The Bainbridge Firm, LLC
Schedule a Free Initial Consultation

Toll Free: 800-762-1612

Columbus : 614-545-9990

Portsmouth : 740-353-7548

Ironton :740-532-9772

Marion : 740-387-6727

Social Security will not seize tax refunds for past debts

People who owe old debts to the Social Security Administration are getting a reprieve this tax season: The federal government won't be seizing their tax refunds.

Acting Social Security Commissioner Carolyn Colvin suspended a debt collection program last spring in which thousands of people had tax refunds seized to recoup overpayments that happened more than a decade ago. Members of Congress complained that some people were being forced to repay benefits they received decades ago as children.

Following a review, the agency said it will continue suspending the program this tax season while officials explore possible changes.

"The commissioner is concerned about the public perception about the way we're running this program," said Pete Spencer, Social Security's deputy commissioner for budget, finance, quality and management.

There is a catch: The debts won't go away. Eventually, when the debtors start receiving retirement benefits, Social Security can deduct the debts from their payments.

"We are bound by federal law to collect these debts and they don't go away," Spencer said.

Sen. Barbara Mikulski, D-Md., called Social Security's review of the collection program "a start."

But, she added, "We can't have families trapped in a mess of paperwork and red tape. I will continue fighting to make sure that no one feels blindsided or victimized by Social Security's efforts to collect decades-old debts."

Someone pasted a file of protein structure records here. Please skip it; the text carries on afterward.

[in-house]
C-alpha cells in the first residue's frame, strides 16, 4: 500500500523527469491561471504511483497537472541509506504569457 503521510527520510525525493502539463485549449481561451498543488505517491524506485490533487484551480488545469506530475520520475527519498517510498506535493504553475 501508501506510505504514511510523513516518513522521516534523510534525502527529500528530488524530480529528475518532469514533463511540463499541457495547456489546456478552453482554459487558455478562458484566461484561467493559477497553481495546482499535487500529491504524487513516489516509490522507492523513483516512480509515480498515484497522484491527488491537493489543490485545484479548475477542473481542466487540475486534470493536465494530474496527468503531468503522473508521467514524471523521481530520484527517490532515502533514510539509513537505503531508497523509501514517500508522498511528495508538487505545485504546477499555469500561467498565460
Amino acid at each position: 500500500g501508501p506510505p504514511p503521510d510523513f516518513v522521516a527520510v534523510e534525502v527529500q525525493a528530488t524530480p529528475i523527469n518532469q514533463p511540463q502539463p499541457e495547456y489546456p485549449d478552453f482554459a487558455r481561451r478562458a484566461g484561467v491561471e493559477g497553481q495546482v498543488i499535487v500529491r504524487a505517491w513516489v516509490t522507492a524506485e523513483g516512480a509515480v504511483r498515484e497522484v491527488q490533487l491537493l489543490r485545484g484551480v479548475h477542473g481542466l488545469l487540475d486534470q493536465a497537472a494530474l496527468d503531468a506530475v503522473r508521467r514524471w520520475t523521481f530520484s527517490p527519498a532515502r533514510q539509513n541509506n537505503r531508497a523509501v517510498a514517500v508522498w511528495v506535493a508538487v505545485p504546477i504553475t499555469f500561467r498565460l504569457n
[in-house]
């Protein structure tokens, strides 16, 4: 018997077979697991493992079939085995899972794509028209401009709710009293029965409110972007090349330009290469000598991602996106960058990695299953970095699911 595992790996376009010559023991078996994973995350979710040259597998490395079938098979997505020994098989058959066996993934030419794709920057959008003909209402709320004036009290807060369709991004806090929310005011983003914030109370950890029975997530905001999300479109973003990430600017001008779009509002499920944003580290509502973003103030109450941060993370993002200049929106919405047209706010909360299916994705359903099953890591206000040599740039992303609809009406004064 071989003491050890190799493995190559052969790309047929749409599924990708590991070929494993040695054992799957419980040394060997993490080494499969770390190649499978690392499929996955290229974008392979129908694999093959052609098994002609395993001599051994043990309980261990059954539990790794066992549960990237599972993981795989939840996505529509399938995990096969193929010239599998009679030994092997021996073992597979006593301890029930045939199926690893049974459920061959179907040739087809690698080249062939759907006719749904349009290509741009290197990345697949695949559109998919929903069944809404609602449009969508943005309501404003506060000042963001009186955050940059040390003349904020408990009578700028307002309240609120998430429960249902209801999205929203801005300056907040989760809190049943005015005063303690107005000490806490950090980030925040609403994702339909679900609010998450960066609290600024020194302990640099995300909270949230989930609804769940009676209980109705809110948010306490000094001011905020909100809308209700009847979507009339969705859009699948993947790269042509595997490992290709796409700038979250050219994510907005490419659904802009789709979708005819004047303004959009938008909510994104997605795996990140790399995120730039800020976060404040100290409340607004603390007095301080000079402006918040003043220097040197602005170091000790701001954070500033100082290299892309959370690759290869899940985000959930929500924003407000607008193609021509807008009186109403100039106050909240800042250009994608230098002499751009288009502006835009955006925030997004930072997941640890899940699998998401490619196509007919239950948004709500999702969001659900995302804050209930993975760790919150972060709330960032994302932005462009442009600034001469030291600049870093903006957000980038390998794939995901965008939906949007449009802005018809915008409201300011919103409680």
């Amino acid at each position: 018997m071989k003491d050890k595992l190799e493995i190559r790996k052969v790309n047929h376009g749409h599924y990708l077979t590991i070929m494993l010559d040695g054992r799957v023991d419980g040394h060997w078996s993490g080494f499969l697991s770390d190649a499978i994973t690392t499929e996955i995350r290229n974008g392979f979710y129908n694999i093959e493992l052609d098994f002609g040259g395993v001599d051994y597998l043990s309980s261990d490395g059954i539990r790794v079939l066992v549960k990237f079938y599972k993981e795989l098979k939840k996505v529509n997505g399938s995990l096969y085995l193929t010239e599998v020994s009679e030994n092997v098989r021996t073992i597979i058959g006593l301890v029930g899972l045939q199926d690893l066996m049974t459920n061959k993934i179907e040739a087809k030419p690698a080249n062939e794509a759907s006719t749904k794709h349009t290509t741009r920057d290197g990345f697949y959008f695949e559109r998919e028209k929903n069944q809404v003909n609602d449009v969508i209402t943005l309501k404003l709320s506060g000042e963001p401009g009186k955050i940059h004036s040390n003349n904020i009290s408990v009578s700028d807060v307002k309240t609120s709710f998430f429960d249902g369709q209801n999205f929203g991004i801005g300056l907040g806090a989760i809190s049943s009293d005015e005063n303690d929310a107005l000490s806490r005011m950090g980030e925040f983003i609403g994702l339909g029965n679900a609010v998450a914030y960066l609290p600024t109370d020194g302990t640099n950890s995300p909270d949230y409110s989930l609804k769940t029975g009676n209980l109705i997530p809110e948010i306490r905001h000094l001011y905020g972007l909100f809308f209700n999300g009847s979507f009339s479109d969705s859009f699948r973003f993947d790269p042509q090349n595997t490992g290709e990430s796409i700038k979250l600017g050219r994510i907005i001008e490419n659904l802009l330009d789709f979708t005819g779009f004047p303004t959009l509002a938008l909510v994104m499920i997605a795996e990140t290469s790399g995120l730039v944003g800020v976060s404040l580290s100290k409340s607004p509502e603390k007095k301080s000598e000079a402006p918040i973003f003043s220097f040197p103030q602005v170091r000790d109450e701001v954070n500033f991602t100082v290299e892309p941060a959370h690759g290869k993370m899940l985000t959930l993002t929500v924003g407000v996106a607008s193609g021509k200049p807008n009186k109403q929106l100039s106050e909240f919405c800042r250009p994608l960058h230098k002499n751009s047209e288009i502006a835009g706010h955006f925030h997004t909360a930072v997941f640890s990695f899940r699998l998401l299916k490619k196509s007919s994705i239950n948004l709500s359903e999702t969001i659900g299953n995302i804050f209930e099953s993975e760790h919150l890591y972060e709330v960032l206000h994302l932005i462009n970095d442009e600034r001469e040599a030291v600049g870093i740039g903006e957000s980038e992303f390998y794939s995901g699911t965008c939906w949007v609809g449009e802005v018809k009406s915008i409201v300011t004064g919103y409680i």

The collection program was authorized by a 2008 change in the law that allows Social Security and other federal agencies, through the Treasury Department, to seize federal payments to recoup debts that are more than 10 years old. Previously, there was a 10-year limit on using the program.

In most cases, the seizures are tax refunds.

Last spring, the agency said it had identified 400,000 people with old debts totaling $714 million. About 300,000 people still have old debts, Spencer said. The rest were resolved, either through payment plans or, in some cases, the person died.

About 55 percent of the debts were for less than $1,000, Spencer said.

There are several scenarios in which people may have received overpayments as children. For example, when a parent of a minor child dies, the child may be eligible for survivor's benefits.

If there was an overpayment made on behalf of the child, that child could be held liable years later, as an adult.

Also, if a child is disabled, he or she may receive overpayments. Those overpayments would typically be taken out of current payments, once they are discovered.

But if disability payments were discontinued because the child's condition improved, Social Security could try to recoup the overpayments years later.

Rep. Vern Buchanan, R-Fla., introduced a bill last year that would restore the 10-year limit on collecting old debts. He said Monday he will again introduce the measure this year to stop Social Security from collecting old debts.